It is estimated that one in six couples are affected by infertility. This means that some people you know and love will most likely have a fertility problem at some point. Infertility can be deﬁned as the inability to conceive after 12 or more months of unprotected intercourse.
But, knowing when it’s time to visit a fertility specialist can be tricky. Fortunately, there are certain signs you can watch for that will help you determine if you should see a fertility doctor.
You’re under age 35 and you’ve tried unsuccessfully to get pregnant for 6 to 12 months
According to the American Society for Reproductive Medicine (ASRM), couples should be able to get pregnant within six months if they’re having regular unprotected sex without birth control.
If you’re under 35 and have had regular periods for at least 12 months without becoming pregnant, talk to an OB/GYN about how best to proceed. He or she may recommend clomiphene citrate (Clomid) or letrozole (Femara), medications that stimulate ovulation in women who don’t ovulate regularly on their own.
These drugs can cause side effects such as headaches and nausea.
You’re over 35, and you’ve tried unsuccessfully to get pregnant for 3 to 6 months
You’re over age 35 and have been trying for six months or longer.
For most women under 40, fertility begins declining between ages 30 and 35 (though this varies by individual). This is because their hormones begin to ﬂuctuate more signiﬁcantly than they did when they were younger.
At that point, there’s an increasing chance that it will be difﬁcult for a couple to conceive naturally. So if you’re older than 35 but younger than 40 — or even earlier if your menstrual cycles have become irregular — talk with your doctor about whether testing may be helpful now rather than later.
You have irregular or no periods.
Irregular periods can be caused by a number of things, including stress, weight ﬂuctuations, hormone imbalances and even pregnancy.
If you’re concerned about missing your period because it hasn’t come for longer than three months, talk to your primary care physician or OB/GYN about what might be causing the issue.
You may just need some lifestyle changes or medication adjustments — but if you don’t get your period back within six months of stopping birth control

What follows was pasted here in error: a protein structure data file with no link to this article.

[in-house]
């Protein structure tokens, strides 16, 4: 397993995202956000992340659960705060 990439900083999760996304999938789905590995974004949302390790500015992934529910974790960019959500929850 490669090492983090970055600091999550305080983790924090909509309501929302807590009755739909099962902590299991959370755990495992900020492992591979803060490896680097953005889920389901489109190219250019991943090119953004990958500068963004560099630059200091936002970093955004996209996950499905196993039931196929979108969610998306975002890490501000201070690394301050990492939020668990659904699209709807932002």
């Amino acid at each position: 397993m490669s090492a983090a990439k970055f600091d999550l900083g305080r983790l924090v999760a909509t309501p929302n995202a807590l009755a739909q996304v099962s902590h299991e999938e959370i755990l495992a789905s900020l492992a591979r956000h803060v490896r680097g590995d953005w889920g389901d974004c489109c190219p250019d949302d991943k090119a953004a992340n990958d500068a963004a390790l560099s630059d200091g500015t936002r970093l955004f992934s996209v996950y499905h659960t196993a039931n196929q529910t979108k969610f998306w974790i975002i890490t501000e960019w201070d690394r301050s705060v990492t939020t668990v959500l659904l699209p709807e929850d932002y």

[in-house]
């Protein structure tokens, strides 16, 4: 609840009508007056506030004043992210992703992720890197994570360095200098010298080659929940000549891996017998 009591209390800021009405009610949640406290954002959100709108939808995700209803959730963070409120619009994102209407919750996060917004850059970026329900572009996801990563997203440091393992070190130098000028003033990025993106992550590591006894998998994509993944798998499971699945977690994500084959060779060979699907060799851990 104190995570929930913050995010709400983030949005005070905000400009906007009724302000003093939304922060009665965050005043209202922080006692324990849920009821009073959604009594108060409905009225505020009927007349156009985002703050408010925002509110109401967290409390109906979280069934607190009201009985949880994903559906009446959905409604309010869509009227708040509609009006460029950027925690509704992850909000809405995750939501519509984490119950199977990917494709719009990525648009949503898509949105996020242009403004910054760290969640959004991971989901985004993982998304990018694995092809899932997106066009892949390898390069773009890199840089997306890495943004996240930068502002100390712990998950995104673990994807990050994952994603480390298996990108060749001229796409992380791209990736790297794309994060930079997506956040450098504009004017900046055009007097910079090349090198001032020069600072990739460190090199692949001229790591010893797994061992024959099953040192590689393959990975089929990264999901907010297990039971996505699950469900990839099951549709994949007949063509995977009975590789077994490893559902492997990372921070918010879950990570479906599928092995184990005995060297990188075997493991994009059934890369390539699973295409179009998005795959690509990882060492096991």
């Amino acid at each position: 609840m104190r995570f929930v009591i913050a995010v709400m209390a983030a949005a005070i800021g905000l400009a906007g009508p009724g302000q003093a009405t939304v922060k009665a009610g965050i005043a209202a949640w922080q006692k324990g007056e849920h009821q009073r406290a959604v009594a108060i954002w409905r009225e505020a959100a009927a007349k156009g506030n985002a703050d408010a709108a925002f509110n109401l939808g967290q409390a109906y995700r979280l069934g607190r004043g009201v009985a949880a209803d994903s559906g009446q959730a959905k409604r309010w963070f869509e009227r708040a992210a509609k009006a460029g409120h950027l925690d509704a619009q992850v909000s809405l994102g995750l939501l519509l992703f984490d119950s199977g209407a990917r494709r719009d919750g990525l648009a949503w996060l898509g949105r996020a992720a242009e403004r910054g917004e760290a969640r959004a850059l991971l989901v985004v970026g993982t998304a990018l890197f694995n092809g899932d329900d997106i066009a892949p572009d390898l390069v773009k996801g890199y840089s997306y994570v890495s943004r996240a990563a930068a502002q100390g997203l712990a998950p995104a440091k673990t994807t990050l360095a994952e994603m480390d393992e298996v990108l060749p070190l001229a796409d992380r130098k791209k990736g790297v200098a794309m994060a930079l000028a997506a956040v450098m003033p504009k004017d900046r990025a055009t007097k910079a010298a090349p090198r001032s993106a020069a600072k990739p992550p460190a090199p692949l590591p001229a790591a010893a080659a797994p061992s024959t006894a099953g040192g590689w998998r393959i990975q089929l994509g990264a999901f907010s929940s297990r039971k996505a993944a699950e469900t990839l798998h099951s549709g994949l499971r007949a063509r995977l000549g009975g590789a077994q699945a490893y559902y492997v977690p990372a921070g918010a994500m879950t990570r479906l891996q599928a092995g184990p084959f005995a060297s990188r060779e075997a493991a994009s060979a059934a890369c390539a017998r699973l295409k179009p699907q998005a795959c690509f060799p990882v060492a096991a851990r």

pills (or three months if using an intrauterine device), then see your doctor right away.
Diagnosis of a fertility concern in either partner.
If either you or your partner has been diagnosed with a condition or problem that could be affecting your ability to conceive, such as male factor infertility or PCOS, it’s important to talk with your doctor about your options for treatment.
Your doctor may recommend seeing a fertility specialist if you have trouble getting pregnant due to male infertility or female infertility. Your partner may have low sperm count or low sperm motility (movement). He may also have abnormal sperm shape and structure, which can cause infertility in men.
These are just some examples of common male infertility concerns.
Likewise, women might have issues with ovulation or fallopian tubes that prevent them from getting pregnant easily. If either one of these conditions is diagnosed in either partner, it’s best to look into treatment options as soon as possible.
Your specialist may recommend starting with some basic treatments before moving on to more advanced treatments like IVF or IUI if necessary.
It’s important to recognize these symptoms that may be a cause for concern, so that you can act accordingly in order to ensure the health of your infertility.
It’s typical to feel frustrated and uncertain when faced with unexpected challenges, but there are fertility specialists who can help walk you through the process—and hopefully get you on the path towards achieving the family your heart desires.